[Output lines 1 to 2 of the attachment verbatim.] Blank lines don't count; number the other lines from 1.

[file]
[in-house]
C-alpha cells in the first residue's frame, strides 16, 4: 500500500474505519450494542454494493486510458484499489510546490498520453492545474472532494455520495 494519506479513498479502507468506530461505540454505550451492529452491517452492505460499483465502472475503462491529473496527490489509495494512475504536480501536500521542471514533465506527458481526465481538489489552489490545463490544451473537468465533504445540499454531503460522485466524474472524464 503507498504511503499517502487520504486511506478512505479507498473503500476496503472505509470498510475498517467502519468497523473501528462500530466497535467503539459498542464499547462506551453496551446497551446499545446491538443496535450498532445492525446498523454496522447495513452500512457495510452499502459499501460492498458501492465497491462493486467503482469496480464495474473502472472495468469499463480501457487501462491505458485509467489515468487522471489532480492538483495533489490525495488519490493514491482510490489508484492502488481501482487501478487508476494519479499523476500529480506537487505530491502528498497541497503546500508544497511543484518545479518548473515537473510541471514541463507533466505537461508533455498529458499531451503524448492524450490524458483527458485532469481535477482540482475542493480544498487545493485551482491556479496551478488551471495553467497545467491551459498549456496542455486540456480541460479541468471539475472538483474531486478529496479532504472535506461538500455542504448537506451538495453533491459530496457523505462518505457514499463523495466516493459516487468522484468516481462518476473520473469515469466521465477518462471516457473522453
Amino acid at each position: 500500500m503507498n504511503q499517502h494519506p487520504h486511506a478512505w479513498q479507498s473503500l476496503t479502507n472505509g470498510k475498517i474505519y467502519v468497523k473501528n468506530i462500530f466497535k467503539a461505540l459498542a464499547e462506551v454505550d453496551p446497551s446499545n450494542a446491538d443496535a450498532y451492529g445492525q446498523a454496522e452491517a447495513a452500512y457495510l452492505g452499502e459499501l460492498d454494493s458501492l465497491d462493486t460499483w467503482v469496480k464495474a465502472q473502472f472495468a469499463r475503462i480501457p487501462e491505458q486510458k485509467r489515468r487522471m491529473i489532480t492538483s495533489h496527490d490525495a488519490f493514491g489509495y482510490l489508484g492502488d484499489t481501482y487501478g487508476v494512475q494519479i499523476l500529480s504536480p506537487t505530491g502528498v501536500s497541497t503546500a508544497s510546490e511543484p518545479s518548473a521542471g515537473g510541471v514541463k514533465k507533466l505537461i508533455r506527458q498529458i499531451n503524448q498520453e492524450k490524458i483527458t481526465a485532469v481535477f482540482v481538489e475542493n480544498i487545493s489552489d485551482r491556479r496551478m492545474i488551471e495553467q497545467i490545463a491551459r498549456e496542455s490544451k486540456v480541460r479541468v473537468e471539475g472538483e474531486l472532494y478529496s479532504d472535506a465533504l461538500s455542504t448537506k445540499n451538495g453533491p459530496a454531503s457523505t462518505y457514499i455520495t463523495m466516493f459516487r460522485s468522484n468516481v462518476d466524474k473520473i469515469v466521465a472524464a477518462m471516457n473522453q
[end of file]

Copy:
[in-house]
C-alpha cells in the first residue's frame, strides 16, 4: 500500500474505519450494542454494493486510458484499489510546490498520453492545474472532494455520495 494519506479513498479502507468506530461505540454505550451492529452491517452492505460499483465502472475503462491529473496527490489509495494512475504536480501536500521542471514533465506527458481526465481538489489552489490545463490544451473537468465533504445540499454531503460522485466524474472524464 503507498504511503499517502487520504486511506478512505479507498473503500476496503472505509470498510475498517467502519468497523473501528462500530466497535467503539459498542464499547462506551453496551446497551446499545446491538443496535450498532445492525446498523454496522447495513452500512457495510452499502459499501460492498458501492465497491462493486467503482469496480464495474473502472472495468469499463480501457487501462491505458485509467489515468487522471489532480492538483495533489490525495488519490493514491482510490489508484492502488481501482487501478487508476494519479499523476500529480506537487505530491502528498497541497503546500508544497511543484518545479518548473515537473510541471514541463507533466505537461508533455498529458499531451503524448492524450490524458483527458485532469481535477482540482475542493480544498487545493485551482491556479496551478488551471495553467497545467491551459498549456496542455486540456480541460479541468471539475472538483474531486478529496479532504472535506461538500455542504448537506451538495453533491459530496457523505462518505457514499463523495466516493459516487468522484468516481462518476473520473469515469466521465477518462471516457473522453